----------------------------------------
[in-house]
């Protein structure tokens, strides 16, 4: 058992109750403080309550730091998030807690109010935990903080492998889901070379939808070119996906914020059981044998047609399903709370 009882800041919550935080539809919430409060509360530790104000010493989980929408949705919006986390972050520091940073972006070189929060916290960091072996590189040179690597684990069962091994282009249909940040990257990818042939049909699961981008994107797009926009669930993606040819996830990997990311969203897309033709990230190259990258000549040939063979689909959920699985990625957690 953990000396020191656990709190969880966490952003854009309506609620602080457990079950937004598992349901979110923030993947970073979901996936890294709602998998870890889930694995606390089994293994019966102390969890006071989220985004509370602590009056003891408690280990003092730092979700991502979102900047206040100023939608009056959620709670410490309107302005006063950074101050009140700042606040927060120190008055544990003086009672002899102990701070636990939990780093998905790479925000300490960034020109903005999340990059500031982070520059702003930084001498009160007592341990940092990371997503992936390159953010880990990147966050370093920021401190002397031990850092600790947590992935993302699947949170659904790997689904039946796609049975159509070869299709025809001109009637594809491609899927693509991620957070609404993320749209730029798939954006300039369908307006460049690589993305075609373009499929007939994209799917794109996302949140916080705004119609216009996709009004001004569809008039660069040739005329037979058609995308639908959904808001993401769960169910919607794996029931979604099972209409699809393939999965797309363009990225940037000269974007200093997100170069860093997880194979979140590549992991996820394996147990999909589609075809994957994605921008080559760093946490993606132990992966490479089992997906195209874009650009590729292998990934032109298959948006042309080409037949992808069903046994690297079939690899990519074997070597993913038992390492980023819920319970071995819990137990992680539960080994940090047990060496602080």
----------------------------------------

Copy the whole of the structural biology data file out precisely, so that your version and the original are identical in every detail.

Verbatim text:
[in-house]
């Protein structure tokens, strides 16, 4: 058992109750403080309550730091998030807690109010935990903080492998889901070379939808070119996906914020059981044998047609399903709370 009882800041919550935080539809919430409060509360530790104000010493989980929408949705919006986390972050520091940073972006070189929060916290960091072996590189040179690597684990069962091994282009249909940040990257990818042939049909699961981008994107797009926009669930993606040819996830990997990311969203897309033709990230190259990258000549040939063979689909959920699985990625957690 953990000396020191656990709190969880966490952003854009309506609620602080457990079950937004598992349901979110923030993947970073979901996936890294709602998998870890889930694995606390089994293994019966102390969890006071989220985004509370602590009056003891408690280990003092730092979700991502979102900047206040100023939608009056959620709670410490309107302005006063950074101050009140700042606040927060120190008055544990003086009672002899102990701070636990939990780093998905790479925000300490960034020109903005999340990059500031982070520059702003930084001498009160007592341990940092990371997503992936390159953010880990990147966050370093920021401190002397031990850092600790947590992935993302699947949170659904790997689904039946796609049975159509070869299709025809001109009637594809491609899927693509991620957070609404993320749209730029798939954006300039369908307006460049690589993305075609373009499929007939994209799917794109996302949140916080705004119609216009996709009004001004569809008039660069040739005329037979058609995308639908959904808001993401769960169910919607794996029931979604099972209409699809393939999965797309363009990225940037000269974007200093997100170069860093997880194979979140590549992991996820394996147990999909589609075809994957994605921008080559760093946490993606132990992966490479089992997906195209874009650009590729292998990934032109298959948006042309080409037949992808069903046994690297079939690899990519074997070597993913038992390492980023819920319970071995819990137990992680539960080994940090047990060496602080």